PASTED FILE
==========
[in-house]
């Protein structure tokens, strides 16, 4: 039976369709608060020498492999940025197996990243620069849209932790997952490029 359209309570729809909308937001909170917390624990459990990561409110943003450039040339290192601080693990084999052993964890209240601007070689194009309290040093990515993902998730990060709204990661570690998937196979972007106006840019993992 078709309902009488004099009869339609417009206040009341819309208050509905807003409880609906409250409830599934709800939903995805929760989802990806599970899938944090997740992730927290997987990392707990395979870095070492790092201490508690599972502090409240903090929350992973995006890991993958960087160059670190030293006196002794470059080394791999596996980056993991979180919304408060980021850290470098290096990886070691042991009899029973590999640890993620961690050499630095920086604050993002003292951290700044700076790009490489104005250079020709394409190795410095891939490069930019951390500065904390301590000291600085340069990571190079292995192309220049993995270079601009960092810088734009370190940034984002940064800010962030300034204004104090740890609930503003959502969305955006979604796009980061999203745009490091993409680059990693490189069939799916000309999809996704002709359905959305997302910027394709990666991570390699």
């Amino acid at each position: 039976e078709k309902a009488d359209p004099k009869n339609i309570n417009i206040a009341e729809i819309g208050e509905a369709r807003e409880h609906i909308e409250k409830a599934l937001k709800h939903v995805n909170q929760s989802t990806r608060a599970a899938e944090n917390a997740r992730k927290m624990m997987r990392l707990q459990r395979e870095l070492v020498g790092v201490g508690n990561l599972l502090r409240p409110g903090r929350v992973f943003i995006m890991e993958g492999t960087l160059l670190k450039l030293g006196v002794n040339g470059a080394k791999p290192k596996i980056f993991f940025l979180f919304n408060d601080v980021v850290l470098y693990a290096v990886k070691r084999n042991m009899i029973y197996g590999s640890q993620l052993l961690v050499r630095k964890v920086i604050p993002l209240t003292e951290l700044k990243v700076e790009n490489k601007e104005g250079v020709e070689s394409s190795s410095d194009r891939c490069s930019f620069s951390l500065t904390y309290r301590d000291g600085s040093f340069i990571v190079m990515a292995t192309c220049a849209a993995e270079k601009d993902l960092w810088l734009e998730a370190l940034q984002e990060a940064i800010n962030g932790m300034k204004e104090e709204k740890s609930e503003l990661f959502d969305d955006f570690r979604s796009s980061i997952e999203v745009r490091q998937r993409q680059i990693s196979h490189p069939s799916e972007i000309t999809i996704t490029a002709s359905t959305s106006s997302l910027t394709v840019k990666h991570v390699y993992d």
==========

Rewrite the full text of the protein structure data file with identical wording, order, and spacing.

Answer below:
[in-house]
């Protein structure tokens, strides 16, 4: 039976369709608060020498492999940025197996990243620069849209932790997952490029 359209309570729809909308937001909170917390624990459990990561409110943003450039040339290192601080693990084999052993964890209240601007070689194009309290040093990515993902998730990060709204990661570690998937196979972007106006840019993992 078709309902009488004099009869339609417009206040009341819309208050509905807003409880609906409250409830599934709800939903995805929760989802990806599970899938944090997740992730927290997987990392707990395979870095070492790092201490508690599972502090409240903090929350992973995006890991993958960087160059670190030293006196002794470059080394791999596996980056993991979180919304408060980021850290470098290096990886070691042991009899029973590999640890993620961690050499630095920086604050993002003292951290700044700076790009490489104005250079020709394409190795410095891939490069930019951390500065904390301590000291600085340069990571190079292995192309220049993995270079601009960092810088734009370190940034984002940064800010962030300034204004104090740890609930503003959502969305955006979604796009980061999203745009490091993409680059990693490189069939799916000309999809996704002709359905959305997302910027394709990666991570390699």
């Amino acid at each position: 039976e078709k309902a009488d359209p004099k009869n339609i309570n417009i206040a009341e729809i819309g208050e509905a369709r807003e409880h609906i909308e409250k409830a599934l937001k709800h939903v995805n909170q929760s989802t990806r608060a599970a899938e944090n917390a997740r992730k927290m624990m997987r990392l707990q459990r395979e870095l070492v020498g790092v201490g508690n990561l599972l502090r409240p409110g903090r929350v992973f943003i995006m890991e993958g492999t960087l160059l670190k450039l030293g006196v002794n040339g470059a080394k791999p290192k596996i980056f993991f940025l979180f919304n408060d601080v980021v850290l470098y693990a290096v990886k070691r084999n042991m009899i029973y197996g590999s640890q993620l052993l961690v050499r630095k964890v920086i604050p993002l209240t003292e951290l700044k990243v700076e790009n490489k601007e104005g250079v020709e070689s394409s190795s410095d194009r891939c490069s930019f620069s951390l500065t904390y309290r301590d000291g600085s040093f340069i990571v190079m990515a292995t192309c220049a849209a993995e270079k601009d993902l960092w810088l734009e998730a370190l940034q984002e990060a940064i800010n962030g932790m300034k204004e104090e709204k740890s609930e503003l990661f959502d969305d955006f570690r979604s796009s980061i997952e999203v745009r490091q998937r993409q680059i990693s196979h490189p069939s799916e972007i000309t999809i996704t490029a002709s359905t959305s106006s997302l910027t394709v840019k990666h991570v390699y993992d």